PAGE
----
Student Code of Conduct

PREAMBLE

Howard University affirms that the central purpose of a university is the pursuit of truth, the discovery of new knowledge through scholarly research, the teaching and overall development of students, and the transmission of knowledge and learning to the world at large. However, the establishment and maintenance of a community where there is freedom to teach and to learn is dependent on maintaining an appropriate sense of order that allows for the pursuit of these objectives in an environment that is both safe and free of invidious disruption.

Rules and regulations are necessary to mark the boundaries of this needed order. However, the rights of the individual demand that honesty, integrity, responsibility, and respect for persons and property must form the core values upon which those rules and regulations are based. All members of the University community share a mutual responsibility to practice these values.

It is expected that student conduct will be in concert with, and supportive of, the University’s central purpose and core values. Examples of prohibited student behavior are described in this Student Code of Conduct (“Code”). Behaviors that reasonably indicate a violation of the Code will give rise to the immediate consideration of resolution through the University’s disciplinary process.

The Code is applicable to all students, which includes all persons taking courses at the University, either full-time or part-time, pursuing undergraduate, graduate, professional or unclassified studies. Persons who withdraw after allegedly violating the Code, who are not officially enrolled for a particular semester or term, but have a continuing relationship with the University, or who have been notified of their acceptance for admission are considered “students,” as are persons who are living in University residence halls, although not enrolled in this institution. Those persons include, but are not limited to new, continuing or transfer students, participants involved in pre-college programs, workshops, seminars, special classes, summer programs, athletic programs, and camps affiliated with the University. The Code applies to all locations of the University and to all student groups and organizations as referenced in the Code.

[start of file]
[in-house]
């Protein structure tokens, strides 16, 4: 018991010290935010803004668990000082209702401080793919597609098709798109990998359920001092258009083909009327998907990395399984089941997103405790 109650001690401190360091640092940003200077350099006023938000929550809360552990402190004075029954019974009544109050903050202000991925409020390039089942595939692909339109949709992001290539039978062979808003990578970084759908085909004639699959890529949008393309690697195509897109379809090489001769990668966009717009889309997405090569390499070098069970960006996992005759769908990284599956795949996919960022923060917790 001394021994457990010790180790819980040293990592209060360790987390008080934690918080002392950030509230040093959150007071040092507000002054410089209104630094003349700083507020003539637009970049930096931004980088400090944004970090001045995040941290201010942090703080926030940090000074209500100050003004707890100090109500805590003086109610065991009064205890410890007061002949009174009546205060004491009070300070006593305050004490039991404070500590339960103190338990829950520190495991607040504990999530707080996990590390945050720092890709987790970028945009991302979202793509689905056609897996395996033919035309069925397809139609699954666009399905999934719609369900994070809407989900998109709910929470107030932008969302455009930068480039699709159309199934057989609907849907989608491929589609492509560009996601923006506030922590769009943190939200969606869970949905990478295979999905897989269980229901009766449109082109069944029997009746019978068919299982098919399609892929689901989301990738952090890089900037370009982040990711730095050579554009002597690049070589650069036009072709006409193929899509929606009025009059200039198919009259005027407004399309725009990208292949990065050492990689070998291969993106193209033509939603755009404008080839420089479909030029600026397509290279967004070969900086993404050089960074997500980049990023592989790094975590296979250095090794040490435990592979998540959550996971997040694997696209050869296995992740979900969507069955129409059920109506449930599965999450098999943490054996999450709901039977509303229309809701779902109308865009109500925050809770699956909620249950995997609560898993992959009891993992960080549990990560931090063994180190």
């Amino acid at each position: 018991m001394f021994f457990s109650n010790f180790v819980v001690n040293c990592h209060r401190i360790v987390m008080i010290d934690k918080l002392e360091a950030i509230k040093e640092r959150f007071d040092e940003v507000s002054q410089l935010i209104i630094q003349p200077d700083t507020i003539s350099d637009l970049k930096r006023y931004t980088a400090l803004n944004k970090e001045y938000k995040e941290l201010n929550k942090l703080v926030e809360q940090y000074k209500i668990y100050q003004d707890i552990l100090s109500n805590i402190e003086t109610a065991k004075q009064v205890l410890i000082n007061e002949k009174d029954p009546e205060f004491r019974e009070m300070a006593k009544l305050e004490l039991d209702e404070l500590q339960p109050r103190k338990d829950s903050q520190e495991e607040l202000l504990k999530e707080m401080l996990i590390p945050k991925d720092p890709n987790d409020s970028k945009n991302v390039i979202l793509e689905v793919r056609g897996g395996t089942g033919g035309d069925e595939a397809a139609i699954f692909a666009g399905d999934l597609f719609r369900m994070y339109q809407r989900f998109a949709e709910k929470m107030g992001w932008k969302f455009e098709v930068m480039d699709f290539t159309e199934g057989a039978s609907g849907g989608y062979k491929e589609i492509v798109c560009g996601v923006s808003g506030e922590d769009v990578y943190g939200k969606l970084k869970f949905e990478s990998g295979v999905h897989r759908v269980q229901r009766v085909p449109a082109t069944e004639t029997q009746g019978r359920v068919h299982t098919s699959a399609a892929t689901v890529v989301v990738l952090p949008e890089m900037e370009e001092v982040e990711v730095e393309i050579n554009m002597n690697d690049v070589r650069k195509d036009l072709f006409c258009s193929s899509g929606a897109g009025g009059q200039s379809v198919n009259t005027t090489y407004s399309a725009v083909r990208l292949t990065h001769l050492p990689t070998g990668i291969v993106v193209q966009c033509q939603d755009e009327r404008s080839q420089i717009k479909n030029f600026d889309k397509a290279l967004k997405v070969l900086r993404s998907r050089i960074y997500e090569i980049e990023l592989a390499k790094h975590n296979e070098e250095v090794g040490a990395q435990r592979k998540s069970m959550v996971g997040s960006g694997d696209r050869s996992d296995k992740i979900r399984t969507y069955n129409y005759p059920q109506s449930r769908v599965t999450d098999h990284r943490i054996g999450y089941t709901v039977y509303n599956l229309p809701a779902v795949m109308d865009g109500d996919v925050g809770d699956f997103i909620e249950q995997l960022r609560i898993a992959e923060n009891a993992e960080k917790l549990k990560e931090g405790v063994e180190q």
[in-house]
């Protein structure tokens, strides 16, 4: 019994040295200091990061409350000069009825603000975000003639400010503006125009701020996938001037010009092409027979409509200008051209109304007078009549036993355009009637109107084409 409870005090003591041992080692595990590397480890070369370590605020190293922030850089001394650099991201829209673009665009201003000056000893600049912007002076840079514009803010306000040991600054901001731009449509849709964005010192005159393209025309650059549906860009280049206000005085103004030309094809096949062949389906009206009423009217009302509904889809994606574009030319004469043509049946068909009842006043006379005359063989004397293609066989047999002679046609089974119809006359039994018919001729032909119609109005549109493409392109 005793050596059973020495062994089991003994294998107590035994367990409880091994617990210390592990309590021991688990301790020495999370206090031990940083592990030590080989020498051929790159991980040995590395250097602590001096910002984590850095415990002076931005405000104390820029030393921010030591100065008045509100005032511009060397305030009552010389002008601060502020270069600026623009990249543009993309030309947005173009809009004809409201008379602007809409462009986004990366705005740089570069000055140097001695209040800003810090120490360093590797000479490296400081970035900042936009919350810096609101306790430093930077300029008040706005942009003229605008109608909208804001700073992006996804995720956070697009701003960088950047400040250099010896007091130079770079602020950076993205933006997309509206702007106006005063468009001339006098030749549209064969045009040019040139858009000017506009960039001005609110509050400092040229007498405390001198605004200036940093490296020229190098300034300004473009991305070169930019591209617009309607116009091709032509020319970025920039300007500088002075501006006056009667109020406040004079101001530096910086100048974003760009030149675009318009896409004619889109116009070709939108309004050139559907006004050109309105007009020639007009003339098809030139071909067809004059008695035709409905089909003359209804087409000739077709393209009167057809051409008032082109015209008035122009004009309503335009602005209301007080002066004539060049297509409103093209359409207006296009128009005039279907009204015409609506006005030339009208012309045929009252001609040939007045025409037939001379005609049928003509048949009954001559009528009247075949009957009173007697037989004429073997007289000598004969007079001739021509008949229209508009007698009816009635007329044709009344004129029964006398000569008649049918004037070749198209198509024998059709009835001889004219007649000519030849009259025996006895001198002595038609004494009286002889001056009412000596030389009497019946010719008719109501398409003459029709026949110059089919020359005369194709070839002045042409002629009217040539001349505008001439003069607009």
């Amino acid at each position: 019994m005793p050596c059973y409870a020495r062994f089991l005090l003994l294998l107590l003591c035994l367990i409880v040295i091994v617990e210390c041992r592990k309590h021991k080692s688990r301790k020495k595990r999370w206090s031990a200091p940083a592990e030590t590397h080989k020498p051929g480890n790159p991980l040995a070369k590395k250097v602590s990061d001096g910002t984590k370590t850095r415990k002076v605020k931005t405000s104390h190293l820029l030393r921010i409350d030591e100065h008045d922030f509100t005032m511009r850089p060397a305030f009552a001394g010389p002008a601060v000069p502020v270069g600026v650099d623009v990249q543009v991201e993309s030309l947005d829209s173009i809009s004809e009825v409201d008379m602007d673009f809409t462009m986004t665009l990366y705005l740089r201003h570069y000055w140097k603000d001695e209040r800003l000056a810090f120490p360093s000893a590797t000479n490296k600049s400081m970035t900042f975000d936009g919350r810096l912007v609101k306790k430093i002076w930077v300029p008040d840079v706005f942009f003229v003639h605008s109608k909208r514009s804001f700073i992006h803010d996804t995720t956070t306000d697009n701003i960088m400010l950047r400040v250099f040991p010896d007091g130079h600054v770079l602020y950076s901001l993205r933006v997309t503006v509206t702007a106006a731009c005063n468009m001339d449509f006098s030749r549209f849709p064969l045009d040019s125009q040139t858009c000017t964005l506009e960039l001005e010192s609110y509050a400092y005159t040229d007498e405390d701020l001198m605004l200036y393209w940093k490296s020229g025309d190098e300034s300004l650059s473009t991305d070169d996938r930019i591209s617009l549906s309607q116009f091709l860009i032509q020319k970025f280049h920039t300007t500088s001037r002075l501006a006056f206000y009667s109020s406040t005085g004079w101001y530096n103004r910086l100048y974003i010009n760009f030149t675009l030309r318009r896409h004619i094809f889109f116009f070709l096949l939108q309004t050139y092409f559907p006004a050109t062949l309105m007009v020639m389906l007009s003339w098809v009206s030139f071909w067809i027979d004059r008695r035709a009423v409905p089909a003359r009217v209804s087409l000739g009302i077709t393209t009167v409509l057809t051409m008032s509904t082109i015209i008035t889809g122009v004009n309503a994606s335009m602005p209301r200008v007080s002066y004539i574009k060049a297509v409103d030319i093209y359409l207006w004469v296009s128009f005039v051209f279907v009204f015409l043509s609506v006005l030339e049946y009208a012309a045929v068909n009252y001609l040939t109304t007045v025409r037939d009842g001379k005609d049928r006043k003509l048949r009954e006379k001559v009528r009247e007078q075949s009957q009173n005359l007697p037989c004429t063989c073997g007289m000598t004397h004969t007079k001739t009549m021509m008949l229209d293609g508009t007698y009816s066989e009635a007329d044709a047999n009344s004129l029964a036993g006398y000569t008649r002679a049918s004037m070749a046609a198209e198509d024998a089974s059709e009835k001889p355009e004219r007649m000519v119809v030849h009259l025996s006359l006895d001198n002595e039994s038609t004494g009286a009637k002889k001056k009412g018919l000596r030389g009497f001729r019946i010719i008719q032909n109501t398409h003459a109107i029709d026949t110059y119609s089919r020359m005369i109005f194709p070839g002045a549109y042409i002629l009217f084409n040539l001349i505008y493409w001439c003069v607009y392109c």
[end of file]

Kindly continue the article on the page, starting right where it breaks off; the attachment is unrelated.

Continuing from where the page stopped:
It is the responsibility and duty of students to become acquainted with all provisions of the Code. It is presumed that every student, from the date of his/her initial acceptance at the University, has knowledge of the Code, the Academic Code of Conduct, the University Code of Ethics and Conduct, as well as policies and procedures contained in the H-Book, the Bulletin, the Student Reference Manual, and the Directory of Classes. All students are deemed to have agreed to the Code and are required to adhere to the Code as a condition of enrollment at the University.

SECTION I: SCOPE, LIMITATIONS, AND APPLICABILITY OF THE CODE

The Code applies to incidents occurring on campus and, as further explained below, to some situations occurring off-campus. Incidents that involve students and that occur at institutions that are part of the Washington Metropolitan Area Consortium of Universities are also subject to this Code. Students who are involved in clinical rotations, practicum, internships, externships or other activities directly involved with an academic program of study are also subject to the Code.

The actual daily administration, enforcement and operation of the University’s judicial program are delegated to the Office of the Dean for Special Student Services (ODSSS).

This Code does not address academic offenses. The University’s schools and colleges administer the academic disciplinary process. Students must contact the appropriate school or college for information on disciplinary procedures regarding academic issues.

Judicial action against any student committing a violation of the Code off-campus will be considered on a case-by-case basis upon receipt of the filing by a Complainant of an Allegation of an Off-Campus Violation of the Howard University Student Code of Conduct form. The Complainant must obtain the form from the ODSSS, and the form must be completed and returned to that office. After review of the form, ODSSS will make a determination of its appropriateness for University disciplinary action. Examples of off-campus matters that would typically be excluded from resolution under the Code are landlord/tenant disputes, certain personal business matters with off-campus entities, and non-violent domestic issues. Disciplinary action may be taken with respect to any student convicted of, or charged with, a felony or misdemeanor, as delineated in Section V: Special Provisions on Students Charged With Or Convicted of A Criminal Act.

Depending on the severity or nature of the charge, students who violate the Code are subject to a range of disciplinary actions up to and including suspension or expulsion and may be barred from all University-owned and operated property and all University-sponsored events and activities.

The consequences are serious for students who are charged and/or found guilty of misconduct under this Code. Therefore, any member of the University community, who knowingly and willfully misuses the procedures of the Code to harm another member of the University Community, shall be subject to disciplinary action.

SECTION II: COOPERATION WITH LAW ENFORCEMENT AUTHORITIES

The University cooperates fully with law enforcement authorities and violations of the Code that are also violations of federal or local law may be referred to the appropriate non-University authority. Proceedings under the Code may be carried out prior to, simultaneously with, or following civil or criminal proceedings off-campus at the discretion of the Dean for Special Student Services. Determinations made or sanctions imposed under the Code shall not be subject to change because criminal charges arising out of the same facts as a result of the violation of University rules were dismissed, reduced, or resolved in favor of or against the criminal law defendant.